Same-sex marriage briefing set (UPDATED)
on Dec 14, 2012 at 4:50 pm
UPDATED Monday 12:20 pm: The Court’s scheduling order was in response to this letter from the parties with their joint proposal.
The Supreme Court on Friday afternoon set up a schedule for the filing of written arguments in the case testing the constitutionality of the federal Defense of Marriage Act, with briefing to begin January 22 and be completed before the Court holds arguments, probably in late March. The order (found here) does not set a date for oral argument. The schedule showed that the Court is treating the issue over the validity of that law separately for briefing from the question of whether it has the authority to decide that case (United States v. Windsor, docket 12-307).
Under the order, the House GOP leaders (acting for a majority of the Bipartisan Legal Advisory Group) will start the briefing on the constitutionality question over DOMA, on January 22. On that same date, a Court-appointed lawyer, Harvard law professor Vicki C. Jackson, is to begin the briefing on the question of the Court’s authority to decide this case.
Here are the other dates:
* On the merits, briefs in opposition: federal government, by Friday, February 22, and by the woman involved in the case, Edith Windsor of New York City, by Tuesday, February 26. The House GOP leaders’ reply brief will be due no later than seven days before oral argument (not yet scheduled).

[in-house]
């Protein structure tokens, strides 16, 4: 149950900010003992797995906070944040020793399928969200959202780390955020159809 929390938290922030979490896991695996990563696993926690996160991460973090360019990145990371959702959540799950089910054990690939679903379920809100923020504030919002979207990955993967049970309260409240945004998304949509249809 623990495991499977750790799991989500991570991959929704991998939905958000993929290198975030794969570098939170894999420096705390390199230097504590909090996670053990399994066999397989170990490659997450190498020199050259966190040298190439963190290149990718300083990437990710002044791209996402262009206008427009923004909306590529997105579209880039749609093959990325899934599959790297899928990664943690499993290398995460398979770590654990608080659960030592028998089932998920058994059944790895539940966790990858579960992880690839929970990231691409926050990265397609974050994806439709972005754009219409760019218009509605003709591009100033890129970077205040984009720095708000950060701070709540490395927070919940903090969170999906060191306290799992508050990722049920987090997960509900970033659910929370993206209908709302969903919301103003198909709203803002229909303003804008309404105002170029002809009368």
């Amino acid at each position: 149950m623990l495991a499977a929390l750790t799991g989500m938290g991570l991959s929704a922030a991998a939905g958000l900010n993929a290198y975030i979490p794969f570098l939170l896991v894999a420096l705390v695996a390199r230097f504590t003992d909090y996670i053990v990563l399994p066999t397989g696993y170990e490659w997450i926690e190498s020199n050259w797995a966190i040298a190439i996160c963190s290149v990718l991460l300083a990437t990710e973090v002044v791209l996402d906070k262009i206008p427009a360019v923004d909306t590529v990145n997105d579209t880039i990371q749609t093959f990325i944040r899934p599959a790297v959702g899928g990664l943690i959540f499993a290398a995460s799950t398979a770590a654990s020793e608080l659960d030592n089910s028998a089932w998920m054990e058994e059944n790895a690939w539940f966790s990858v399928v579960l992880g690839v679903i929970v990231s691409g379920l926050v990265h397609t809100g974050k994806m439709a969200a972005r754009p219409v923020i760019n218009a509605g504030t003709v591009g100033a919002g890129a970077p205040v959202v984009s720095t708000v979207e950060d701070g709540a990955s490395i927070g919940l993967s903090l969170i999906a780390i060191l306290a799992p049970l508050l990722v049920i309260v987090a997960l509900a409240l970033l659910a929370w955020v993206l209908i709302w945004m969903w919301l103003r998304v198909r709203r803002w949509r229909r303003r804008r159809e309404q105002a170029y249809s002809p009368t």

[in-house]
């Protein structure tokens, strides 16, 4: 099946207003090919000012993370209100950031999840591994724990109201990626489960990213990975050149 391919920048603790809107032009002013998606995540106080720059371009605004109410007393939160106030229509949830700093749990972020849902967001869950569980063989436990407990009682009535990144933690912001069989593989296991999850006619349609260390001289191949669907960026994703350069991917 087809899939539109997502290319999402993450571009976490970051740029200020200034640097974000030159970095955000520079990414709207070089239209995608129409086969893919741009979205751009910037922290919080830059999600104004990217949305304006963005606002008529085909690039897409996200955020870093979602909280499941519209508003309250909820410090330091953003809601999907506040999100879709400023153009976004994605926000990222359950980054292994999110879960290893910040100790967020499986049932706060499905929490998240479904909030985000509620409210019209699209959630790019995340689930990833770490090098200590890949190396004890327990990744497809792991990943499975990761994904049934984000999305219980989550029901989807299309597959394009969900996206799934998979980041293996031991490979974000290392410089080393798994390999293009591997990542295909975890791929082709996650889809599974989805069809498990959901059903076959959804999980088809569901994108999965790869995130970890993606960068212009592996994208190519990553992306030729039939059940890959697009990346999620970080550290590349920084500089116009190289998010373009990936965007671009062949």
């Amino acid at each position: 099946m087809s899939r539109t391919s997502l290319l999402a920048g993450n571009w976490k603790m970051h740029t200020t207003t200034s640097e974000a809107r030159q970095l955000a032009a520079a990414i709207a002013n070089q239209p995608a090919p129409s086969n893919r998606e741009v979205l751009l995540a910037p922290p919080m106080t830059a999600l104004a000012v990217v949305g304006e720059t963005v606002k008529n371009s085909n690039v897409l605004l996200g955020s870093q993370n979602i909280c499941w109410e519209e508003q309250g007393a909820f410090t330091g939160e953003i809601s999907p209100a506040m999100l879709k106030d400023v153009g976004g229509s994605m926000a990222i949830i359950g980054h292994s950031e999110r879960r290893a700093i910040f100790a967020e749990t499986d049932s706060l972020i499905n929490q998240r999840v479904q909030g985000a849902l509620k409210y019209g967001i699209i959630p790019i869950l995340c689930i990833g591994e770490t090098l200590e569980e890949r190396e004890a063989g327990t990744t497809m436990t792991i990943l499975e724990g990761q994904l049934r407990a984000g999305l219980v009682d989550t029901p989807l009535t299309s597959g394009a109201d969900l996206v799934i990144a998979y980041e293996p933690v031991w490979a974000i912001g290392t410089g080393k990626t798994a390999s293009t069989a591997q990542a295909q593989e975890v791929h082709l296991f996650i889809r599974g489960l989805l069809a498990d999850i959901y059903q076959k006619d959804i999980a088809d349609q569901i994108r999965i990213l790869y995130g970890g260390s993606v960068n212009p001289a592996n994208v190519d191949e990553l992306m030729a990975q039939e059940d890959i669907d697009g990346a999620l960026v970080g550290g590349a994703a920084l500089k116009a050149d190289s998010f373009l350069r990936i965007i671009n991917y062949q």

* On the jurisdictional issue, briefs in opposition: government, House GOP, and Mrs. Windsor, all due on February 20, and reply briefs by the parties and Professor Jackson, due no later than seven days before oral argument.
In all likelihood, there will be separate oral arguments on the two issues. The order also spells out when amici are to file their briefs.
The Court order makes no mention of the other same-sex marriage case that the Court has agreed to review, on the constitutionality of California’s “Proposition 8,” a statewide ban on such marriages. Presumably, the normal briefing schedule under the Court’s rules will be followed in that case; that case involves both the merits and the question of whether the ballot measure’s proponents have a right to be appealing the Ninth Circuit Court decision striking down that amendment to the state constitution.